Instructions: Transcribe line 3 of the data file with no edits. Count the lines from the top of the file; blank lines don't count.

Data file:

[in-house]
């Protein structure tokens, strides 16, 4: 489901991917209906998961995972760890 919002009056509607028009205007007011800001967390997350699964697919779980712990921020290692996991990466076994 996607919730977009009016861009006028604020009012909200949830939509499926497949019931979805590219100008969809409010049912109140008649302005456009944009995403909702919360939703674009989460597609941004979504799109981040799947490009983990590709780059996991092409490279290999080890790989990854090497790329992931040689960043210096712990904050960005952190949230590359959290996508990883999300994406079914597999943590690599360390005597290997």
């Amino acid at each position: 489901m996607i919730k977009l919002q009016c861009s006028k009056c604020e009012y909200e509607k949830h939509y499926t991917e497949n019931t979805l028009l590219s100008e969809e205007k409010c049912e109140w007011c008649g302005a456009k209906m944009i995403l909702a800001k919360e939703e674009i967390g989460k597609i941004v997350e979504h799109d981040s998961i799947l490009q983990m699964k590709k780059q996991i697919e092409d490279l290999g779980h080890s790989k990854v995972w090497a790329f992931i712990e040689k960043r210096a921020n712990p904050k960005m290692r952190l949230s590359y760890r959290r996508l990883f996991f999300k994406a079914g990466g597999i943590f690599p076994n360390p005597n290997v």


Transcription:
């Amino acid at each position: 489901m996607i919730k977009l919002q009016c861009s006028k009056c604020e009012y909200e509607k949830h939509y499926t991917e497949n019931t979805l028009l590219s100008e969809e205007k409010c049912e109140w007011c008649g302005a456009k209906m944009i995403l909702a800001k919360e939703e674009i967390g989460k597609i941004v997350e979504h799109d981040s998961i799947l490009q983990m699964k590709k780059q996991i697919e092409d490279l290999g779980h080890s790989k990854v995972w090497a790329f992931i712990e040689k960043r210096a921020n712990p904050k960005m290692r952190l949230s590359y760890r959290r996508l990883f996991f999300k994406a079914g990466g597999i943590f690599p076994n360390p005597n290997v």